Brilliant Dion stars at Las Vegas car show
It's hard to find words to describe how good Dion was when he appeared at the Viva Las Vegas car show yesterday. The Wanderer showed that his voice is as strong as ever and that he can hold an audience in the palm of his hands. Dressed all in black with his trademark back to front cap, he was quite brilliant on a selection of his own songs with a few rock and roll numbers thrown in.
He began with I Got My Eyes On You Baby, first recorded as recently as 2007, but quickly gave the doowop loving crowd what they wanted with faultless renditions of Donna The Prima Donna, Love Came To Me and Ruby Baby. He rocked a bit with Rave On and Summertime Blues and delved into the excellent Yo Frankie album with Always In The Rain and, later, a tough sounding King Of The New York Street. He turned back time to 1958 with great versions of A Teenager In Love and I Wonder Why with the first rate backing band serving brilliantly as latter day Belmonts. After Shake Rattle And Roll, he went acoustic with a slightly dodgy Calendar Girl - learned sitting on a piano stool with Neil Sedaka, he said - and continued with the anthemic Abraham Martin And John. Next was another Drifters cover with Drip Drop and Chuck Berry's Sweet Little Rock And Roller before finishing with his two most biggest hits Runaround Sue and The Wanderer to rapturous applause from the huge crowd. There's no doubt that Dion is one of the true greats of rock and pop and that at 75 he remains as good as ever. This was truly a spine tingling moment.
Dion was followed on stage on this great day of live music with more sixties sounds from one of the earliest garage bands The Sonics. Dressed like bank managers they tore the place up and shredded the eardrums with early hits like Psycho, Strychnine and The Witch, along with other garage classics such as Have Love Will Travel, Keep A Knocking, Money and Louie Louie, the anthem of their native north west, they said. They also gave debut performances of tracks from their new album This Is The Sonics including Bad Betty and Sugaree. It's hard to imagine this group of ageing guys creating shock waves with dirty grungy music, but somehow they do. It's loud, it's raw and it's definitely garage.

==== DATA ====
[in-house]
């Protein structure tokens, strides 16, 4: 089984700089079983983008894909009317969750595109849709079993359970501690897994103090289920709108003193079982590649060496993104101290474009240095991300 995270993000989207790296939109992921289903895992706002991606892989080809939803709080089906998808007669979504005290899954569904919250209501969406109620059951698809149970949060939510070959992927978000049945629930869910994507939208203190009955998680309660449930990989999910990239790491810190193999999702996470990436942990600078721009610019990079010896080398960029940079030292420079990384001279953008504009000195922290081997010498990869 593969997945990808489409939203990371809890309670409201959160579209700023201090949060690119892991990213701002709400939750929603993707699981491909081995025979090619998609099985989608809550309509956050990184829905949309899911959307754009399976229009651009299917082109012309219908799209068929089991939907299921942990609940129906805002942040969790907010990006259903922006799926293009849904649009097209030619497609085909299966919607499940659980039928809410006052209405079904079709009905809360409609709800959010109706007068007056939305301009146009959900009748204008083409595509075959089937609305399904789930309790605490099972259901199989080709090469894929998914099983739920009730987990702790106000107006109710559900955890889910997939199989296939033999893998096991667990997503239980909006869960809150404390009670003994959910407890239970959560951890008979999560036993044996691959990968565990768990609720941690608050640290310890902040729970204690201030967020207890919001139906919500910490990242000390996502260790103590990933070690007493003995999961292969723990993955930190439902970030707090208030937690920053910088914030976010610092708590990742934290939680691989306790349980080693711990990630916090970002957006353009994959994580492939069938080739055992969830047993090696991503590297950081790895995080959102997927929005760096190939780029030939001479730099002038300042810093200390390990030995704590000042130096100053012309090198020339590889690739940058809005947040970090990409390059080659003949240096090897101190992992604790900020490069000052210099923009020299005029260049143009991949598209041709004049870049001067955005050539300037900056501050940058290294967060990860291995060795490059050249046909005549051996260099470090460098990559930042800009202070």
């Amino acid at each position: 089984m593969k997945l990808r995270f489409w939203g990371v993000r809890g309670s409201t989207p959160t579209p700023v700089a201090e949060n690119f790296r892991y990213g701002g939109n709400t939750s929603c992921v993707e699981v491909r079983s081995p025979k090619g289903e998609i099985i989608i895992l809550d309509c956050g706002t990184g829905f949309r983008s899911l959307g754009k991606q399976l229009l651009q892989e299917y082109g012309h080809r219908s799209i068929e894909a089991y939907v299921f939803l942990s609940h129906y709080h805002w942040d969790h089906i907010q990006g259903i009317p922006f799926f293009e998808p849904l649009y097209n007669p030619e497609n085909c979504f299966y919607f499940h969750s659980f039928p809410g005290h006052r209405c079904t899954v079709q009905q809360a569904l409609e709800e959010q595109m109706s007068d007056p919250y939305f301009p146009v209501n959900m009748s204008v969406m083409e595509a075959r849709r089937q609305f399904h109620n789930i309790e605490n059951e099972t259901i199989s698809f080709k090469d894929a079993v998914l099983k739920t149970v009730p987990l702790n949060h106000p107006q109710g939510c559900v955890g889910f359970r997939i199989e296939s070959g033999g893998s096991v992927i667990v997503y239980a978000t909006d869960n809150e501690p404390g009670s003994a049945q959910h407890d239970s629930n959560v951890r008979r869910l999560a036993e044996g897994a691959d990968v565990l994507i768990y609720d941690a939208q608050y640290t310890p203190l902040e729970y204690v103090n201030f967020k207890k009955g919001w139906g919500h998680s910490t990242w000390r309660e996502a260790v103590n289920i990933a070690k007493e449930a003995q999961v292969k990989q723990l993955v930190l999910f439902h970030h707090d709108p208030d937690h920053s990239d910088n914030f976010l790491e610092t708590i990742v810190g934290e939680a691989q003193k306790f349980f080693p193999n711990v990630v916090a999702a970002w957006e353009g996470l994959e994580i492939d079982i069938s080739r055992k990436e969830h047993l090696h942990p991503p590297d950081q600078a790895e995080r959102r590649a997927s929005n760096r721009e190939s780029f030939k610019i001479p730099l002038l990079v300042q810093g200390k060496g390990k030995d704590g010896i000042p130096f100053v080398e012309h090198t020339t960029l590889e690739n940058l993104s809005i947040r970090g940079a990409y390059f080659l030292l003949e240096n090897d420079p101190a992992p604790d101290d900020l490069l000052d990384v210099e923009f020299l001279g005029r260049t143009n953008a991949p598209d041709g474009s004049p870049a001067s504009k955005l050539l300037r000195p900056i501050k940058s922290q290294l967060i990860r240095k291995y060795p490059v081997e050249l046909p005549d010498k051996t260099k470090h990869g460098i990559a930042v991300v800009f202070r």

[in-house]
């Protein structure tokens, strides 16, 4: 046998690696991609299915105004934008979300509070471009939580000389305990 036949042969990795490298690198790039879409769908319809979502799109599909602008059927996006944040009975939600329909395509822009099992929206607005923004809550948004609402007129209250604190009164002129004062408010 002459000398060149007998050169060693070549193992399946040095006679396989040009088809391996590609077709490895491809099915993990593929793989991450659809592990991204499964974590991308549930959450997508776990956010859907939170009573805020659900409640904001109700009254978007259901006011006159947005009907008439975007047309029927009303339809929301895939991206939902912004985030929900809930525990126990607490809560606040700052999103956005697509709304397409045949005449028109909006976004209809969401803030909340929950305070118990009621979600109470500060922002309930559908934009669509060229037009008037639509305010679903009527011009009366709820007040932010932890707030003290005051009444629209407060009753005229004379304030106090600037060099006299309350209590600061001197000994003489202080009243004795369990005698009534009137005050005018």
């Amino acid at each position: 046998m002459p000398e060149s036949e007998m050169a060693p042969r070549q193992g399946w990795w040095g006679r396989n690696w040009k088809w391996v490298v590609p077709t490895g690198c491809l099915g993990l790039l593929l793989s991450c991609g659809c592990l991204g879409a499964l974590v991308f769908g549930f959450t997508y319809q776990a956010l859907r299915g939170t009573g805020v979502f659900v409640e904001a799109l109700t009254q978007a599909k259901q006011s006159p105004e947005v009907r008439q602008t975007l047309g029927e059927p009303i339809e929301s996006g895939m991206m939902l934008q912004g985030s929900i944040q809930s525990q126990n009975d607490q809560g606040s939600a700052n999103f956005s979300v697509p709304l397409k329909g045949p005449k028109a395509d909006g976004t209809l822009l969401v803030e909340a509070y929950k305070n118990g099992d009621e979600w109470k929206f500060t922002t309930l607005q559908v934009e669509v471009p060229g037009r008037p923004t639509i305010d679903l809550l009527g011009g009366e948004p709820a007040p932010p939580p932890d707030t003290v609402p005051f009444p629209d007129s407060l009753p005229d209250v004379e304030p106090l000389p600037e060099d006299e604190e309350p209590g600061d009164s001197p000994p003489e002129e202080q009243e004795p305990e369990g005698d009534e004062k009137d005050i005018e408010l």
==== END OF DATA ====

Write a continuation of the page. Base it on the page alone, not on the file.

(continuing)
Earlier at the car show we had the VLV debut of British family band Kitty Daisy and Lewis. This was the first time I've seen them live and I couldn't fail to be impressed by their multiple instrumental talent on guitar, drums, keyboard and harmonica. Their music incorporates rockabilly, Americana, pop , even ska, with the addition of Jamaican trumpet player Eddie Tan Tan Thorton on several numbers. All highly professional, but just a little too varied to appeal 100 percent and I found my attention was wavering at times. Good fun though and clearly a trio with real talent.
Back in the Orleans Hotel the festival continued with a trio of ageing original rockabilly artists introduced by Big Sandy, who did a tribute to some of the rock and roll artists who have passed on in recent years, including Billy Lee Riley, Janis Martin and Mac Curtis. First on was Huelyn Duvall, who made a good stab at early recordings such as Teen Queen, It's No Wonder, Pucker Paint and Three Months To Kill, despite a rather weak voice. Better was the next act Ray Campi with his white stand up bass who was clearly enjoying himself on numbers such as Eager Boy, How Low Can You Feel, Rockabilly Man and Rockin At The Ritz. Pianist Rip masters performed one number and Ronnie Weisser, the man who rediscovered Ray in the 70s, was in the audience. Final act of this segment was Louisiana born Joe Clay, who leaped around the stage and into the audience like a man half his age. Numbers included his best known ones Don't Mess With My Ducktail and16 Chicks and he also did a swamp pop number called Don't Know What To Do, which he apparently recorded under the name of Russ Wayne.
Overall day 3 of VLV was excellent, if more than a little tiring, and I shouldn't end without mentioning the Bop Hounds, a gloomy but impressive Brazilian band, Jake Calypso, a rather weird Cajun rockabilly, and the Hot Roddin' Rodeos, a very loud but proficient rockabilly band.